Not everyone thinks the NHL should be sending its players to the Olympics, but it's hard to argue against it after watching the show the U.S. and Canada put on Sunday night in Vancouver.
It was Stanley Cup playoff hockey in February with the Americans upsetting the favored Canadians 5-3.
And this wasn't even a medal game.
U.S. goaltender Ryan Miller was sensational in making 43 saves to frustrate an entire country.
"He was absolutely phenomenal and the reason why we won that game," U.S. defenseman Jack Johnson said.
Canada wasn't supposed to lose a game in these Olympics. While the Canadians still can win gold, their task now is tougher. A lot tougher. They don't get a bye into the quarterfinals and now must play a Tuesday qualifier against Germany.
What's worse is should the Canadians beat Germany, it's looking like Alexander Ovechkin and Russia would be waiting for them Wednesday.
The Americans won Group A, going 3-0, and get an extra day of rest until Wednesday's quarterfinals.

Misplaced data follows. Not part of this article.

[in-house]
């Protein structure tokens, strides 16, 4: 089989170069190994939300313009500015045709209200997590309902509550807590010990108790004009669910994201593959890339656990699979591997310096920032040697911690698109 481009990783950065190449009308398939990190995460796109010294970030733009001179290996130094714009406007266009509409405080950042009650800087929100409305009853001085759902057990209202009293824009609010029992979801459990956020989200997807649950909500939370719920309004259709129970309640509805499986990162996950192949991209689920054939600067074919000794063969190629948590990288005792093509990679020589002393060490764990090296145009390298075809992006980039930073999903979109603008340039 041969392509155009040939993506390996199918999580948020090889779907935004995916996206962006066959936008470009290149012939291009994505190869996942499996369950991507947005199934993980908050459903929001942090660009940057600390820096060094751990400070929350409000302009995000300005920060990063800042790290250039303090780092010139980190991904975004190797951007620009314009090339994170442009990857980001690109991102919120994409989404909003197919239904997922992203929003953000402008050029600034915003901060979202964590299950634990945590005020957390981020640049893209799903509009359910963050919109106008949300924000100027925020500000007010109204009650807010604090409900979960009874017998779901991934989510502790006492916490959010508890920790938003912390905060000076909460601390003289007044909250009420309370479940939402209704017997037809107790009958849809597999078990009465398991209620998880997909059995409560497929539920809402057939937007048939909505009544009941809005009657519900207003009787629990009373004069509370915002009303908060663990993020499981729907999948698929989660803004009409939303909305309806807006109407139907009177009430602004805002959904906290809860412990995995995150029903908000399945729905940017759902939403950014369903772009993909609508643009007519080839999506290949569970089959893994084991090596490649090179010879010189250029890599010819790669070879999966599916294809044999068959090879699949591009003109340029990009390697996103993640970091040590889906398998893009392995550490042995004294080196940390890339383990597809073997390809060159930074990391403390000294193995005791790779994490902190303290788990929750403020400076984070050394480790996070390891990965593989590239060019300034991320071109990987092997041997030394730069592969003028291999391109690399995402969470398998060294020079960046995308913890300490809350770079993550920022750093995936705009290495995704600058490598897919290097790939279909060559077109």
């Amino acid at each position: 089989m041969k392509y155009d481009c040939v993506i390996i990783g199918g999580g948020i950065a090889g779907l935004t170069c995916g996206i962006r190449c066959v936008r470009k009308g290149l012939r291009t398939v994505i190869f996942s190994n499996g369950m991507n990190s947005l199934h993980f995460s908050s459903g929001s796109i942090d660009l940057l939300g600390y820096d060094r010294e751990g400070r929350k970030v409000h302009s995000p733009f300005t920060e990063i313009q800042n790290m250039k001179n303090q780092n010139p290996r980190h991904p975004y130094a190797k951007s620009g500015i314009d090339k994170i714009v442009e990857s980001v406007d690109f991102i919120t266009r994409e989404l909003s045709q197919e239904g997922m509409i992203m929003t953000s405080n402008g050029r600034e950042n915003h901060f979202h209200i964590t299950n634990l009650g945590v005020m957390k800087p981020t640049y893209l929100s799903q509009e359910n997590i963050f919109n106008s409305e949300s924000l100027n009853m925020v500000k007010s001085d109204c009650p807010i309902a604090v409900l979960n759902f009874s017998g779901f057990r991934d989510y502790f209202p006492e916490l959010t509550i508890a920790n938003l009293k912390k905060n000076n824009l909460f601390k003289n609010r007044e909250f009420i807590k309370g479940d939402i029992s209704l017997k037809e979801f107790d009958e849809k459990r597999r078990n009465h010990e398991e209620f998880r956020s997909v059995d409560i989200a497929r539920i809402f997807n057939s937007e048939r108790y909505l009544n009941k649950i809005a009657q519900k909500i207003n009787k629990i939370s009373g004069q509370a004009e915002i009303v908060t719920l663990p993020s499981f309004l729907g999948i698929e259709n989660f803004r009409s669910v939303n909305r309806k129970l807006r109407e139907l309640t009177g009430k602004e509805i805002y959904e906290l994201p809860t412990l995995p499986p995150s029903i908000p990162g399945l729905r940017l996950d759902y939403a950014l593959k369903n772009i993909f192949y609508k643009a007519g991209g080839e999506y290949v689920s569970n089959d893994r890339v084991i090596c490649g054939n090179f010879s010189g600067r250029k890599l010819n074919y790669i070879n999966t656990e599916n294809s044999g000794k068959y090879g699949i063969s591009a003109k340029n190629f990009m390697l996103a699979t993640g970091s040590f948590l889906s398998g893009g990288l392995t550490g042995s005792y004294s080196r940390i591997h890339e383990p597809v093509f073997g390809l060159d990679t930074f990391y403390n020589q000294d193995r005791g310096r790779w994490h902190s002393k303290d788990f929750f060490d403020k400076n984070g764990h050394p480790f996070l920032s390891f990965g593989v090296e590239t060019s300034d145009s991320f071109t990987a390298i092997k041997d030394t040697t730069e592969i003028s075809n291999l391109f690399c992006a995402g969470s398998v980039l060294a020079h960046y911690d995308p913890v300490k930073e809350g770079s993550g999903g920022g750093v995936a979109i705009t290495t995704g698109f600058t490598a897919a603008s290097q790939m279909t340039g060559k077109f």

The gritty Americans can win this thing the way Miller has played.
The U.S. didn't need the Blackhawks' Patrick Kane to score to beat Canada. Defenseman Brian Rafalski had 2 goals and an assist. Chris Drury scored a huge goal late in the second period to snap a 2-2 tie. Drury, Ryan Callahan and Dustin Brown won battles, blocked shots and generally outplayed Canada's stars.
Ryan Kessler simply outhustled Canada's Corey Perry to score an empty net goal with 45 seconds to play.
Hawks Jonathan Toews, Duncan Keith and Brent Seabrook were strong in a losing effort. Toews had 2 assists and was more noticeable than teammate Joe Thornton, who just can't seem to answer the bell when the games count the most.
Keith got a ton of ice time playing with various defense partners. When Canada, trailing 4-3, was pressing for the tying goal in the frenzied final minutes, Keith was at his best, keeping pucks in the zone and getting them to the net.
If the Canadians thought there was pressure on their shoulders before Sunday, it's only going to become heavier over the next two days as their every move in the loss to the Americans gets dissected north of the border from coast to coast.
Does Canada coach Mike Babcock stay with Martin Brodeur in goal or switch to Roberto Luongo? Brodeur certainly wasn't great in Sunday's loss.
It was interesting to see Kane and Toews meet in the handshake line following Sunday's game. Kane gave his buddy a sly smile as they shook hands, but Toews wasn't smiling. Nobody in Canada is today.